June Taxes $200 Million Above Estimates, No Budget Near
June tax collections appear to be roughly $200 million over estimates as California reaches the end of the month with no budget in sight for the new fiscal year that begins July 1.
The higher than expected revenue eases slightly the state’s cash shortfall of $17.9 billion. But agreement on how the rest of the cash hole is filled remains elusive.
Through June 29, income tax payments totaled $6.1 billion, $600 million more than Gov. Arnold Schwarzenegger estimated in his revised budget released in May.
Of that, $2.9 billion was withholding – the taxes businesses subtract from employee paychecks – which is sent to the Employment Development Department. There are no more withholding payments for June.
The remainder of the income tax receipts was payments to the Franchise Tax Board.
However, requests for refunds must be subtracted. Those requests totaled $332 million through June 24.
Bank and corporations tax collections fell $100 million short of the $2.1 billion the GOP governor expected, also lowering the state’s net total.
Combining the two revenue streams, totals $7.8 billion for the month, roughly $200 million above projections.
Because of changes made in last year’s budget, June, rather than April, has become the most significant revenue collection month of the current fiscal year.
To pull more future income into the current and previous fiscal year, the 2009 budget front-loaded estimated tax payments so that 40 percent, rather than 25 percent, come due in June.
Without a budget in place on July 1, the state controller can still cut checks for much of state government, as his website shows.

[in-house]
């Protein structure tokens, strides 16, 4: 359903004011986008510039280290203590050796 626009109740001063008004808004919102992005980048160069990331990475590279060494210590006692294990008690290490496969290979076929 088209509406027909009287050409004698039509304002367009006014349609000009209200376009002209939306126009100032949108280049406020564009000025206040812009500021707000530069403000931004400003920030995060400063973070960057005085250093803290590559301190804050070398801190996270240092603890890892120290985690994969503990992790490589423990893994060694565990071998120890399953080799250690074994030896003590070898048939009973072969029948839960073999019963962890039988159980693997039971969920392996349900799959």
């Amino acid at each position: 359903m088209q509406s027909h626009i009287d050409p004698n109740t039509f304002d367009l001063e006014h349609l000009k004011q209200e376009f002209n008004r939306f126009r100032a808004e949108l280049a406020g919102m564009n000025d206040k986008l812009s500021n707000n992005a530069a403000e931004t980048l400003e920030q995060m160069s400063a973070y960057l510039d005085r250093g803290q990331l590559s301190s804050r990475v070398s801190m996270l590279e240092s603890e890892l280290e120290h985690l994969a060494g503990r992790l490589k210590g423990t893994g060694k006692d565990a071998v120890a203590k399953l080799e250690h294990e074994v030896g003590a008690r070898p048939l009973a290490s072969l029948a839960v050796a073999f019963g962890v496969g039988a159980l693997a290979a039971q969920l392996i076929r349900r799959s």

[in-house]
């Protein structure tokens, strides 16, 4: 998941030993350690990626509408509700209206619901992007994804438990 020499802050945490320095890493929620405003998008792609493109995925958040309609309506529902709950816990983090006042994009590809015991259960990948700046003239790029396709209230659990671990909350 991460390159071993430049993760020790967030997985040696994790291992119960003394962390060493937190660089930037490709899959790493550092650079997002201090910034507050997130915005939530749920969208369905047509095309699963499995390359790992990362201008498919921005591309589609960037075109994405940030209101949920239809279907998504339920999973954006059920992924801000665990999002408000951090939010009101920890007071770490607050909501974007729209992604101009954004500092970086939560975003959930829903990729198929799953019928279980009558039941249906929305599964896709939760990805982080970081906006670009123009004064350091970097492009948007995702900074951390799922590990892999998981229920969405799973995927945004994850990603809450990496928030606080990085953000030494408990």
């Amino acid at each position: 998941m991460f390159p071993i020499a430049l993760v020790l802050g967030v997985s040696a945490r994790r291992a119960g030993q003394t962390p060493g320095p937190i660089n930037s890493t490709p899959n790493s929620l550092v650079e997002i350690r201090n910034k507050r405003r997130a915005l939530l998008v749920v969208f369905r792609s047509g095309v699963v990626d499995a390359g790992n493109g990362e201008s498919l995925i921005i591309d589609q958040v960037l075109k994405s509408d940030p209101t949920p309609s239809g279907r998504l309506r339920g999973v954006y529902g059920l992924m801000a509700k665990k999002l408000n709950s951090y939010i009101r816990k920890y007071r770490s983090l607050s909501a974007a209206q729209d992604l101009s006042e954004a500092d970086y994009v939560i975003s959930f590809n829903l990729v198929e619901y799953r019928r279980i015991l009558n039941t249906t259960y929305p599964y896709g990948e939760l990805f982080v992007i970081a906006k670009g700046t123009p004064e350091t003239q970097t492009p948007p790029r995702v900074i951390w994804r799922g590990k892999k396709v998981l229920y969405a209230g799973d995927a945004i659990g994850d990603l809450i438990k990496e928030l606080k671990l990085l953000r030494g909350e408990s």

For example, programs required by the federal government will still be funded. Those include payments made to the state’s low-income aged, blind and disabled and in-home care for California’s elderly poor.
Welfare and Medi-Cal, the state’s health care program for the poor, will also continue to receive appropriations.
Debt service and refund checks for taxpayers will also be covered, as will be payroll for most state employees.
State elected officials, including the Legislature and their appointed staff will not be paid until a budget is signed. Nor will businesses providing services to the state after July 1.
State Controller John Chiang is the defendant in a lawsuit brought by Schwarzenegger challenging Chiang’s refusal to implement a 2008 executive order by the GOP governor to reduce the pay of most state workers to the federal minimum wage, now $7.25.
The executive order applies to state workers covered by the federal Fair Labor Standards Act. There are 314,184 state workers covered by the act and 73,194, California State University employees.
A Sacramento appellate court heard oral arguments on the case June 21. A trial court previously ruled in the governor’s favor.
It’s unclear when the appeals court will issue its ruling although Chiang contends it will be costly and probably infeasible to adjust the state’s antiquated 40-year-old payroll system, scheduled for decommissioning in 2012, to reduce pay to the federal minimum. Doing so, Chiang also argues would violate federal labor law.
It is likely Chiang will continue paying state workers their normal wage absent a ruling against him by the state supreme court.
Filed under: Budget and Economy
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